Antilibrary

So many books to read, so little time.

Themed Reading List 1

with 2 comments

Adam Elkus

Topic: Crowd Control in Low-Intensity Conflict

A crucial element in counterinsurgency is creating civil order. But crowds, especially in massed urban environments of the future, can become easily inflamed and trigger riots–harming that order and forcing the police/occupying authority to risk the use of lethal force. There is, however, a growing literature on crowds and mass power. This is a short reading list designed to give an overview of crowd behavior, crowd psychology, and riot control.

  1. Elias Cannetti, Crowds and Power.
  2. Gustave Le Bon, The Crowd: A Study of the Popular Mind.
  3. Charles Mackay, Extraordinary Popular Delusions and the Madness of Crowds.
  4. Howard Rheingold, Smart Mobs.
  5. Antonio Negri, The Multitude: War and Peace in the Age of Empire.
  6. Department of the Army, FM 3-11.11, “Flame, Riot Control, and Herbicide Operations.”
  7. David Riesman, The Lonely Crowd.
  8. Steven Henry Strogatz, Sync: The Science of Spontaneous Order.
  9. James Surowiecki, The Wisdom of Crowds
  10. Garrett Hardin, “The Tragedy of the Commons”, Science, Vol. 162, No. 3859 (December 13, 1968), pp. 1243-1248.
  11. Nick Lewer, “Non-Lethal Weapons, Operational and Policy Development,” The Lancet, 362: S20, December 2003.
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Written by Adam Elkus

October 16, 2008 at 1:29 am

2 Responses

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  1. AE,

    “Kill or get killed” by the late Col. Rex Applegate chapter 13 onwards. Despite the gruesome title it is actually an early WWII cops and military handbook by. I bought some years ago and read only parts of it which interested me at the time. A classic. The author has written extensively on riot control and patrolling as well.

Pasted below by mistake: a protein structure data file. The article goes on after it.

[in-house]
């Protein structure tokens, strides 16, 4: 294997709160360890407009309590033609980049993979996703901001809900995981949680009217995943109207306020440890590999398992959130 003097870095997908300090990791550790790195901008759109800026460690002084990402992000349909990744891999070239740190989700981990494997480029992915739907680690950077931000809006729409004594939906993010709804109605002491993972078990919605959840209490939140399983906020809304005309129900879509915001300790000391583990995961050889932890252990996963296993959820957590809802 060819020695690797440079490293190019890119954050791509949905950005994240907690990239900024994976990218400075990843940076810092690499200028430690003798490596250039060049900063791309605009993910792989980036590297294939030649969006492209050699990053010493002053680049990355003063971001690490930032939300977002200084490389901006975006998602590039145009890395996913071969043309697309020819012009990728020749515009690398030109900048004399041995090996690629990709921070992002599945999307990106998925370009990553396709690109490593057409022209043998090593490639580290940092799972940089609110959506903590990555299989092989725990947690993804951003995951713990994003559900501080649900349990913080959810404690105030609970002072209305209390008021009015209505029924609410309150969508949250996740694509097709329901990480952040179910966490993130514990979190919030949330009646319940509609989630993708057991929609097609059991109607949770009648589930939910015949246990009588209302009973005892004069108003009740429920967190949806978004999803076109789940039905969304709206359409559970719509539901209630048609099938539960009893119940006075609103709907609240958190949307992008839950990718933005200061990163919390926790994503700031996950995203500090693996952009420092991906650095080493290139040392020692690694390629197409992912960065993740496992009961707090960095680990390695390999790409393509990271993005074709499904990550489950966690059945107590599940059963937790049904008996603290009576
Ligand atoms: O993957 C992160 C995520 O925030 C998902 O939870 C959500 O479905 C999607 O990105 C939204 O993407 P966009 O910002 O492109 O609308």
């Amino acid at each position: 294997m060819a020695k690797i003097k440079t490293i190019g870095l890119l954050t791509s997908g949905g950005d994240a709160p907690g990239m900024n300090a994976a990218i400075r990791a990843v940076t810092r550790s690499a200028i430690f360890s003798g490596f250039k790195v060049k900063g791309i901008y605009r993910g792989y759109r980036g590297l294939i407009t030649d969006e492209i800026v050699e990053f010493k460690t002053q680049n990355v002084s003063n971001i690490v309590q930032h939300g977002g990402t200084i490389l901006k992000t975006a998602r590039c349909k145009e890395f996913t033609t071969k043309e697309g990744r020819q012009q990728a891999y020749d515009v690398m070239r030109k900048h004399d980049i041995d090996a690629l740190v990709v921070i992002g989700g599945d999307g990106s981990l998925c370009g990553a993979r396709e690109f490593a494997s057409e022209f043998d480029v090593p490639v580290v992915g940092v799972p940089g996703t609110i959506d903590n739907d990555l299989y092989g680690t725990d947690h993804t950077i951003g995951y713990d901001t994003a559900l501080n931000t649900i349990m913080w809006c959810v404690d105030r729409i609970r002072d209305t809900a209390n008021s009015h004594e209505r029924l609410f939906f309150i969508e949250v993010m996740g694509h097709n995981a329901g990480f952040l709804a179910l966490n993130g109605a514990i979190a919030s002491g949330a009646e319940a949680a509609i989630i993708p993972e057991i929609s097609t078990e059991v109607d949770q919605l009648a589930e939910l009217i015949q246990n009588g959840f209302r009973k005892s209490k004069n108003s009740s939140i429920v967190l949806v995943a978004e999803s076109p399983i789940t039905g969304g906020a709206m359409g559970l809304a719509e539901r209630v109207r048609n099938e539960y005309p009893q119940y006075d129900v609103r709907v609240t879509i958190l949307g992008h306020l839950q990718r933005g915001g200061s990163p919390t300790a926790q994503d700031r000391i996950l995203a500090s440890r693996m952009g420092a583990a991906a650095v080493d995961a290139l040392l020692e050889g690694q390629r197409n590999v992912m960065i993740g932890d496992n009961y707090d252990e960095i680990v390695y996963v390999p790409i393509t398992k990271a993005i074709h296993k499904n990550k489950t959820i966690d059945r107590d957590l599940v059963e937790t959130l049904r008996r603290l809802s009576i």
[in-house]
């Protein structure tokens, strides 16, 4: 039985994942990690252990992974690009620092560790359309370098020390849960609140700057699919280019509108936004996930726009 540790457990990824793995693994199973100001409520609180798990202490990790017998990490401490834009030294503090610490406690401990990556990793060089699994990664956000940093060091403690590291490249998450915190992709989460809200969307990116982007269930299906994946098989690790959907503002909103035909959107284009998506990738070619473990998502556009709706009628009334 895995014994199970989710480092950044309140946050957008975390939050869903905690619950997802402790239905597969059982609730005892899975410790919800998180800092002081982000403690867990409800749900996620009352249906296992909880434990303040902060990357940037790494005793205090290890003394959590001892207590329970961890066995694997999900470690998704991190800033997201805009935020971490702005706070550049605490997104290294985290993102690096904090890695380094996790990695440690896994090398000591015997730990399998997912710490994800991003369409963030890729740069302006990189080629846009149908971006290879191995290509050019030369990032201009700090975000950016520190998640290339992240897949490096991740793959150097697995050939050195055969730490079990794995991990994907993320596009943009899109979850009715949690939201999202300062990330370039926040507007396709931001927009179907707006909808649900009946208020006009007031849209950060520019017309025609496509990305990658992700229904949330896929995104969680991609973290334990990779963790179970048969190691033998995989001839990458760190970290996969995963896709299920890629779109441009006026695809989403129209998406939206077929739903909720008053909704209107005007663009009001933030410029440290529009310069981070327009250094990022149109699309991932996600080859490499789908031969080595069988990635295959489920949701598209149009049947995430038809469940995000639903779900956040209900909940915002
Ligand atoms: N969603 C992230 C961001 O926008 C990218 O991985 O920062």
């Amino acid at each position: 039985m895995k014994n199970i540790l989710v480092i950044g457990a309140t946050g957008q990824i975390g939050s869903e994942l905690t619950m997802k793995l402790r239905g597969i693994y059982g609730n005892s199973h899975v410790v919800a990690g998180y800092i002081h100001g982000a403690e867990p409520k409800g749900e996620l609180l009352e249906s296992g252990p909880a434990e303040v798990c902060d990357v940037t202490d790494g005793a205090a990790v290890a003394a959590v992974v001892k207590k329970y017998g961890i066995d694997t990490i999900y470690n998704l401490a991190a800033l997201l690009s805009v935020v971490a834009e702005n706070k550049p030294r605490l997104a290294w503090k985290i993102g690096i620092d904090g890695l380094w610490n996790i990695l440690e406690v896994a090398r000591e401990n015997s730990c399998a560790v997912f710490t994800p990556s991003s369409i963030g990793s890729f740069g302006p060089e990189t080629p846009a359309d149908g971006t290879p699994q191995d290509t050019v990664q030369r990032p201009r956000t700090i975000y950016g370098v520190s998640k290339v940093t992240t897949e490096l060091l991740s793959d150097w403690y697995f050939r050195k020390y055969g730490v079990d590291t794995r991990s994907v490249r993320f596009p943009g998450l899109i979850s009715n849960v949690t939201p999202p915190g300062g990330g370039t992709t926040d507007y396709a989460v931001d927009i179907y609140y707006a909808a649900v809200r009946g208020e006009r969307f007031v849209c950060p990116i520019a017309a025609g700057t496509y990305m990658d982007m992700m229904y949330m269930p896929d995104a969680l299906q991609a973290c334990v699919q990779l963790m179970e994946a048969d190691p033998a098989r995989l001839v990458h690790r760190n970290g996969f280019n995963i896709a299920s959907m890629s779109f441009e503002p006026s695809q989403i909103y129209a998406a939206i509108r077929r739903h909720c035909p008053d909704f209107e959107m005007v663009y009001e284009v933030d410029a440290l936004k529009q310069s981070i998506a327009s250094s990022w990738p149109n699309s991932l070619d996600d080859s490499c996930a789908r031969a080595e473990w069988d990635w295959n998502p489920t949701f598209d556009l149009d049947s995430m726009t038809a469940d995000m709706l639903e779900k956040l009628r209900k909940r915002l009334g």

Funny thing by the way, I bought this in the pre internet / Amazon times at an English-laguage bookshop where I was fairly well known for ordering books by Evelyn Waugh, Siegfried Sasson, Roy Jenkins and so on and so forth.

    The expression of the very nice chap who handed it to me (having ordered it via Paladin Press I am afraid) was pricelss. The great PG Wodehouse might just have found a metaphor for it.

    fabiusmcunctator

    October 17, 2008 at 7:47 pm

  2. There is a (not entirely unjustified stereotype) that people interested in military-themed books are either frothing Colonel Blimp types or anti-government militia survivalists–especially the Paladin press titles.

    This is unfortunate as security (on all levels–personal, collective, national, and international) is the most basic (and important) of subjects. If we are ignorant about, we are ignorant on one of the foundations of a civilized society.

    Adam Elkus

    October 17, 2008 at 9:33 pm


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